And then I saw him, a young brown pelican nibbling at the food, a three foot piece of fishing line hanging under his wing. Donna put the bucket down and dove across the dock for the bird, grabbing him in a firm hold across her lap, demonstrating an expertise that came from long practice. While she held him motionless, Bob walked over and carefully extended the wing with the fishing line, exposing a fishing hook lodged in the bird's breast by the wing. Carefully, he worked the hook out and they both examined the wound. After deciding that the pelican was not badly injured, Bob sprayed the wound with a disinfectant and Donna let him go. We watched him fly away. Then they threw out more handfuls of food and the young pelican, none the worse for his ordeal, flew in again to take part in the feast.

Pelicans were also the stars of a beach walk on another day. We were walking on the beach at the south end of Anna Maria Island, past the remains of old piers, when a flock of more than two-hundred pelicans landed near us, on the beach and on the pieces of the pier protruding from the water. Dozens of the birds dove into the shallow water at the same time, coming up with small fish that were swarming by the thousands near the pier. We watched, transfixed, as the birds dove over and over again. We wanted to record this amazing sight but we knew it would be long over before we could go home for the camera and return. We would have to be satisfied with our memories.

Several year ago, we met friends on Sanibel Island and decided to take a walk on the beach. When we began our walk, we all noticed that the sand was covered with unusually large, beautiful shells. When we got closer, we realized the shells were moving. Each one was a live animal (or a mollusk), washed up on the shore by some force of nature. We started tossing as many as possible back into the surf but soon gave up, the quantity was too immense.

Later I found out that collecting live shells (any specimen containing an inhabitant) is outlawed in Florida. Sanibel and Captiva Island are refuge islands and favorite places for shelling although people are urged to limit their empty-shell collections as these shells replenish the beaches. For me, the amazing opportunity to see the live mollusks crawling on the beach was more than enough; I had no desire to take any home.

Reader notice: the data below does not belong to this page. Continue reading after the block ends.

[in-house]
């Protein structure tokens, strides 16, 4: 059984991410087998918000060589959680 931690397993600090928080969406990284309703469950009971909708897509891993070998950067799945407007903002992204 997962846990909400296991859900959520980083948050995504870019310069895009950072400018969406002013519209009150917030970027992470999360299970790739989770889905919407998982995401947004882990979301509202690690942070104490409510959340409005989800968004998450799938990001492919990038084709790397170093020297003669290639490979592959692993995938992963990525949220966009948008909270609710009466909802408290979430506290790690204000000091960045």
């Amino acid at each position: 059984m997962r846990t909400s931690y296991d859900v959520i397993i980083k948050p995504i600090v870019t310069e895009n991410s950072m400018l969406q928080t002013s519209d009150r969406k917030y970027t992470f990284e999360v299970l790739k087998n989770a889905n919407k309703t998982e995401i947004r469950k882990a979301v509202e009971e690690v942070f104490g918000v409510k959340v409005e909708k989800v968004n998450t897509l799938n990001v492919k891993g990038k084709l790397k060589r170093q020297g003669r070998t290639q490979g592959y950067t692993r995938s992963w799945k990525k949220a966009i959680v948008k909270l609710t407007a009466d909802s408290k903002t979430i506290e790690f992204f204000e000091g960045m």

It's fun to watch people fishing on the beach, their lines stretched out into the surf while they lean back in folding chairs enjoying the view. Most of the time, there is a blue heron standing nearby, hoping for a snack if the catch is too small to keep or if the fisherman (or woman) shares a few bait fish with the bird when he or she is ready to go home. The possibility of a free meal diminishes their natural fear which is not always a good thing.

On Friday nights, the Manatee Beach holds a different attraction: the drum circle. Local people bring drums, cans, tambourines and other percussion instruments that beach visitors can shake, rattle or pound to celebrate the sunset. The drum circle members arrive with chairs and instruments about an hour before sunset and invite anyone who is interested to join them. Of course children are especially excited to have this opportunity to pound a drum and some adults (like me) are also drawn into the circle. The drumming reaches its peak as the sun melts into the horizon, another week gone by on Florida's beautiful beaches.

I was telling our neighbors about our evenings on the beach and how lovely it is to swim that time of night when I caught the two of them exchanging looks. Did you know, they asked me, that sharks come into the shallows to feed at dusk? I did, sort of, but hadn't really given it much thought. I had to admit hearing it out loud was a little scary. But I'd never seen one and had never heard about a shark attack on Anna Maria's beaches. So now I'm a bit more cautious, swimming before our walk instead of after and always picking a spot in the water that has a fair amount of people nearby. Certainly they would taste better than me. It is going to take more than sharks to keep me off the beach and out of the water during Florida's summer months.

Please visit my blog: http://www.stayingyounginflorida.com

Watch for my book: "Moving into Murder"

Email: jean@steigers.us